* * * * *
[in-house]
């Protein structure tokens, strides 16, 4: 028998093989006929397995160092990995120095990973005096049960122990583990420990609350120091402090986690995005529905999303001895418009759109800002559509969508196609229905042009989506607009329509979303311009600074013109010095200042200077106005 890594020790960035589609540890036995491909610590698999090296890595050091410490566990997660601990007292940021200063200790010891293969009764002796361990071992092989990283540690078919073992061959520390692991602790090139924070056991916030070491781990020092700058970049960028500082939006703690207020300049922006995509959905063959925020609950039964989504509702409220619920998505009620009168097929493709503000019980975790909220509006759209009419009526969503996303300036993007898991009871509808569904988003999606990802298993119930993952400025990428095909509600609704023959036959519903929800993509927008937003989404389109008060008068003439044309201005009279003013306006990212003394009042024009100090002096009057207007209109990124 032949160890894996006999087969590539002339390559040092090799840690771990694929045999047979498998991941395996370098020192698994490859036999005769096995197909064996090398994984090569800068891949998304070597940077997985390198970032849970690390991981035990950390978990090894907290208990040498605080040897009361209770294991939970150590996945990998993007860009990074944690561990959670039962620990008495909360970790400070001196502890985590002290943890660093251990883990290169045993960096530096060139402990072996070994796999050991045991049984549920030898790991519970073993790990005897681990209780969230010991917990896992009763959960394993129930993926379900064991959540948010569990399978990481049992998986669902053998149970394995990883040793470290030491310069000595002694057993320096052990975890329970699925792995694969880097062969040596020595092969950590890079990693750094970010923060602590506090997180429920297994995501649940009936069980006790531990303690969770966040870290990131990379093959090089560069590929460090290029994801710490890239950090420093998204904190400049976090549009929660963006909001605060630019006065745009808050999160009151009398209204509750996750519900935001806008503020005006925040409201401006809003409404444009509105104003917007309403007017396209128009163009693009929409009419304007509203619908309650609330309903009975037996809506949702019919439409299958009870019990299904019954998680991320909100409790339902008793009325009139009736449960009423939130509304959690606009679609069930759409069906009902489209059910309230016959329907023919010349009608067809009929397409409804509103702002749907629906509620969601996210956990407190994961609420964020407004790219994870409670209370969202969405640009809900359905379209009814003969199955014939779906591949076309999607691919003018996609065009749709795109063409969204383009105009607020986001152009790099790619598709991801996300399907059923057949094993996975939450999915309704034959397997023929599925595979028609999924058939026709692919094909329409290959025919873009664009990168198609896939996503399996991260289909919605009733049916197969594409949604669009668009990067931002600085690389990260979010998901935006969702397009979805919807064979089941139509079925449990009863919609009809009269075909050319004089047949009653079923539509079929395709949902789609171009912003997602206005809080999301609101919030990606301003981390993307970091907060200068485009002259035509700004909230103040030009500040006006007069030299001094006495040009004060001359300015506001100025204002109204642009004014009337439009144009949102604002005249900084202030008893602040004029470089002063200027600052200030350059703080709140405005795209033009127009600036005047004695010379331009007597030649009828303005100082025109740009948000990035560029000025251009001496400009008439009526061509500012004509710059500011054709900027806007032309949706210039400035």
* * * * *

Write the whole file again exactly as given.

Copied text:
[in-house]
């Protein structure tokens, strides 16, 4: 028998093989006929397995160092990995120095990973005096049960122990583990420990609350120091402090986690995005529905999303001895418009759109800002559509969508196609229905042009989506607009329509979303311009600074013109010095200042200077106005 890594020790960035589609540890036995491909610590698999090296890595050091410490566990997660601990007292940021200063200790010891293969009764002796361990071992092989990283540690078919073992061959520390692991602790090139924070056991916030070491781990020092700058970049960028500082939006703690207020300049922006995509959905063959925020609950039964989504509702409220619920998505009620009168097929493709503000019980975790909220509006759209009419009526969503996303300036993007898991009871509808569904988003999606990802298993119930993952400025990428095909509600609704023959036959519903929800993509927008937003989404389109008060008068003439044309201005009279003013306006990212003394009042024009100090002096009057207007209109990124 032949160890894996006999087969590539002339390559040092090799840690771990694929045999047979498998991941395996370098020192698994490859036999005769096995197909064996090398994984090569800068891949998304070597940077997985390198970032849970690390991981035990950390978990090894907290208990040498605080040897009361209770294991939970150590996945990998993007860009990074944690561990959670039962620990008495909360970790400070001196502890985590002290943890660093251990883990290169045993960096530096060139402990072996070994796999050991045991049984549920030898790991519970073993790990005897681990209780969230010991917990896992009763959960394993129930993926379900064991959540948010569990399978990481049992998986669902053998149970394995990883040793470290030491310069000595002694057993320096052990975890329970699925792995694969880097062969040596020595092969950590890079990693750094970010923060602590506090997180429920297994995501649940009936069980006790531990303690969770966040870290990131990379093959090089560069590929460090290029994801710490890239950090420093998204904190400049976090549009929660963006909001605060630019006065745009808050999160009151009398209204509750996750519900935001806008503020005006925040409201401006809003409404444009509105104003917007309403007017396209128009163009693009929409009419304007509203619908309650609330309903009975037996809506949702019919439409299958009870019990299904019954998680991320909100409790339902008793009325009139009736449960009423939130509304959690606009679609069930759409069906009902489209059910309230016959329907023919010349009608067809009929397409409804509103702002749907629906509620969601996210956990407190994961609420964020407004790219994870409670209370969202969405640009809900359905379209009814003969199955014939779906591949076309999607691919003018996609065009749709795109063409969204383009105009607020986001152009790099790619598709991801996300399907059923057949094993996975939450999915309704034959397997023929599925595979028609999924058939026709692919094909329409290959025919873009664009990168198609896939996503399996991260289909919605009733049916197969594409949604669009668009990067931002600085690389990260979010998901935006969702397009979805919807064979089941139509079925449990009863919609009809009269075909050319004089047949009653079923539509079929395709949902789609171009912003997602206005809080999301609101919030990606301003981390993307970091907060200068485009002259035509700004909230103040030009500040006006007069030299001094006495040009004060001359300015506001100025204002109204642009004014009337439009144009949102604002005249900084202030008893602040004029470089002063200027600052200030350059703080709140405005795209033009127009600036005047004695010379331009007597030649009828303005100082025109740009948000990035560029000025251009001496400009008439009526061509500012004509710059500011054709900027806007032309949706210039400035």